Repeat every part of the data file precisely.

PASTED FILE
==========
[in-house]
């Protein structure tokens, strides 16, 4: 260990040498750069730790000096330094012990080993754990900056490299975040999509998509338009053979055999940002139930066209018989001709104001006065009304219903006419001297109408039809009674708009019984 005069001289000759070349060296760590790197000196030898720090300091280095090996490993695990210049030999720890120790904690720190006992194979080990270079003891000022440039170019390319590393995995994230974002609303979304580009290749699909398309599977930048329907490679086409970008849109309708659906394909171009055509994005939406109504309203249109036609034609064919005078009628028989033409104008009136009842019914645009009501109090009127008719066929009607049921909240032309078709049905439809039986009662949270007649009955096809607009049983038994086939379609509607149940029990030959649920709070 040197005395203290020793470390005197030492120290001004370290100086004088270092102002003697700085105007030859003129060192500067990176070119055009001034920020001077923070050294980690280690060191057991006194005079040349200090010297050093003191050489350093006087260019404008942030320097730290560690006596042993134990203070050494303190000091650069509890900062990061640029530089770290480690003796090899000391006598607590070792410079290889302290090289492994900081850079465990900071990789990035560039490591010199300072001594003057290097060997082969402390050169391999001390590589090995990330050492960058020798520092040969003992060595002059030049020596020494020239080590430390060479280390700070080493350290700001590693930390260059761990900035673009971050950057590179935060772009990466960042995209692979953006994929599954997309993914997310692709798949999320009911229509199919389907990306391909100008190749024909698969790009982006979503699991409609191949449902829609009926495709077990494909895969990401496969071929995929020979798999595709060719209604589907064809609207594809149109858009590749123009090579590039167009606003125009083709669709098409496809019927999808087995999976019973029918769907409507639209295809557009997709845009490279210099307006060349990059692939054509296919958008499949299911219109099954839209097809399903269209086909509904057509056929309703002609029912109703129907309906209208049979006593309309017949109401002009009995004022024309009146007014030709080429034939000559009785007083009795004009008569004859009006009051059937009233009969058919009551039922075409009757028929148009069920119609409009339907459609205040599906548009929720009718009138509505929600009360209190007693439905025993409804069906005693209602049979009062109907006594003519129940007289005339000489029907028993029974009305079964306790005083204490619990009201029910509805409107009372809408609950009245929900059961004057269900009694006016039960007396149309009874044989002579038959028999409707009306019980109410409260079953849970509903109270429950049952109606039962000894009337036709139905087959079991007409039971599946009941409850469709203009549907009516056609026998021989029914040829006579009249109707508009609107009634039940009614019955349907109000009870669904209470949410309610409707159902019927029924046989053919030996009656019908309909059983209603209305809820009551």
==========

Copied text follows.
[in-house]
């Protein structure tokens, strides 16, 4: 260990040498750069730790000096330094012990080993754990900056490299975040999509998509338009053979055999940002139930066209018989001709104001006065009304219903006419001297109408039809009674708009019984 005069001289000759070349060296760590790197000196030898720090300091280095090996490993695990210049030999720890120790904690720190006992194979080990270079003891000022440039170019390319590393995995994230974002609303979304580009290749699909398309599977930048329907490679086409970008849109309708659906394909171009055509994005939406109504309203249109036609034609064919005078009628028989033409104008009136009842019914645009009501109090009127008719066929009607049921909240032309078709049905439809039986009662949270007649009955096809607009049983038994086939379609509607149940029990030959649920709070 040197005395203290020793470390005197030492120290001004370290100086004088270092102002003697700085105007030859003129060192500067990176070119055009001034920020001077923070050294980690280690060191057991006194005079040349200090010297050093003191050489350093006087260019404008942030320097730290560690006596042993134990203070050494303190000091650069509890900062990061640029530089770290480690003796090899000391006598607590070792410079290889302290090289492994900081850079465990900071990789990035560039490591010199300072001594003057290097060997082969402390050169391999001390590589090995990330050492960058020798520092040969003992060595002059030049020596020494020239080590430390060479280390700070080493350290700001590693930390260059761990900035673009971050950057590179935060772009990466960042995209692979953006994929599954997309993914997310692709798949999320009911229509199919389907990306391909100008190749024909698969790009982006979503699991409609191949449902829609009926495709077990494909895969990401496969071929995929020979798999595709060719209604589907064809609207594809149109858009590749123009090579590039167009606003125009083709669709098409496809019927999808087995999976019973029918769907409507639209295809557009997709845009490279210099307006060349990059692939054509296919958008499949299911219109099954839209097809399903269209086909509904057509056929309703002609029912109703129907309906209208049979006593309309017949109401002009009995004022024309009146007014030709080429034939000559009785007083009795004009008569004859009006009051059937009233009969058919009551039922075409009757028929148009069920119609409009339907459609205040599906548009929720009718009138509505929600009360209190007693439905025993409804069906005693209602049979009062109907006594003519129940007289005339000489029907028993029974009305079964306790005083204490619990009201029910509805409107009372809408609950009245929900059961004057269900009694006016039960007396149309009874044989002579038959028999409707009306019980109410409260079953849970509903109270429950049952109606039962000894009337036709139905087959079991007409039971599946009941409850469709203009549907009516056609026998021989029914040829006579009249109707508009609107009634039940009614019955349907109000009870669904209470949410309610409707159902019927029924046989053919030996009656019908309909059983209603209305809820009551």